Objectives: The integrity of motor pathways and functional connectivity patterns are important in assessing plastic changes related to successful recovery, to obtain prognostic information, and to monitor future therapeutic strategies of stroke patients. We tested the hypotheses; 1) that changes in axonal integrity along the corticospinal tract after stroke can be detected as a reduction of fractional anisotropy and 2) that sustained low fractional anisotropy is indicative of axonal loss, and therefore is correlated with poor motor outcome as measured by specific neurological motor scores.
Methods: We used magnetic resonance diffusion tensor imaging (DTI) in conjunction with 3D fiber tracking and specific neurological motor scores to test the hypotheses in five stroke patients within the first week and 30 and 90 days post-stroke.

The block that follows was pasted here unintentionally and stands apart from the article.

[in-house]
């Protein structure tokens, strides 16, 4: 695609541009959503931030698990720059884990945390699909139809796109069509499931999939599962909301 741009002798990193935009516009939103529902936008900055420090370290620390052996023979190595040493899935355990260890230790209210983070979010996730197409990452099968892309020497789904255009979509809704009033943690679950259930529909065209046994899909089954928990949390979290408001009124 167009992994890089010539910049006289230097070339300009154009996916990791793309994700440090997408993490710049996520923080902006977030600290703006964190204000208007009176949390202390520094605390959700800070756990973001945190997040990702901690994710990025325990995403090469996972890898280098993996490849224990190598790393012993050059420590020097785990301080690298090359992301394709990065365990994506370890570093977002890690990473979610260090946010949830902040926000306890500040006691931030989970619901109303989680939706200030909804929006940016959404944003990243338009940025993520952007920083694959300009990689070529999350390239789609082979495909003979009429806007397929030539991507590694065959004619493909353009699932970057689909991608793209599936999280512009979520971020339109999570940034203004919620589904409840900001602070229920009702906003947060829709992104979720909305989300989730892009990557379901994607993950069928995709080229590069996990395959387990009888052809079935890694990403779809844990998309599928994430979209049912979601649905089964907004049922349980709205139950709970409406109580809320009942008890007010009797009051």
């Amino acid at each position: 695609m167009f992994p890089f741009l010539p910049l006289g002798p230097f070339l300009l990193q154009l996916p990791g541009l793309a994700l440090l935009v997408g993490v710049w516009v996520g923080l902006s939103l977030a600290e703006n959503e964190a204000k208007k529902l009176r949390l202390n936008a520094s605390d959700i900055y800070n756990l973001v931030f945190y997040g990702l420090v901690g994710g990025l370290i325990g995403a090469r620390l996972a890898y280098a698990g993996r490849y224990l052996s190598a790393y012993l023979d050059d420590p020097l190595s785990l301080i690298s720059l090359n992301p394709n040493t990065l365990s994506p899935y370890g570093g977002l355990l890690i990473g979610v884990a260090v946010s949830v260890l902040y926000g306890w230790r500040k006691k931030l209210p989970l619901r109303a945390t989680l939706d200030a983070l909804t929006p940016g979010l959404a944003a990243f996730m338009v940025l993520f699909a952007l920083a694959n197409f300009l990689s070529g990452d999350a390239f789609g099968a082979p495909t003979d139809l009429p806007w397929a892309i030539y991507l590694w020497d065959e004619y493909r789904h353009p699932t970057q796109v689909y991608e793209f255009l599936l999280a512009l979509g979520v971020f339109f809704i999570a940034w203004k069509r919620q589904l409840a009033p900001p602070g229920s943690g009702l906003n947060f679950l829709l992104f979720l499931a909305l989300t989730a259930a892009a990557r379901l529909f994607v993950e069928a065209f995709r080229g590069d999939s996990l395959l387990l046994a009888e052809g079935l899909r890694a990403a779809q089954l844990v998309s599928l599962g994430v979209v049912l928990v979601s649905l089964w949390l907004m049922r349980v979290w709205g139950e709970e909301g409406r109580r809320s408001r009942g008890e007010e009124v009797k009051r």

Results: The results reveal that reduction in fractional anisotropy within the first weeks after stroke reflects decline of axonal integrity leading to Wallerian degeneration and demonstrate a correlation between the temporal evolution of fractional anisotropy and motor function in patients with poor motor outcome.
Conclusion: The study demonstrated the feasibility of fibertracking as a segmentation tool for mapping distal parts of the corticospinal motor pathways and showed that fractional anisotropy in the segmented corticospinal tract is a sensitive measure of structural changes after stroke.
- Wallerian degeneration
- motor function
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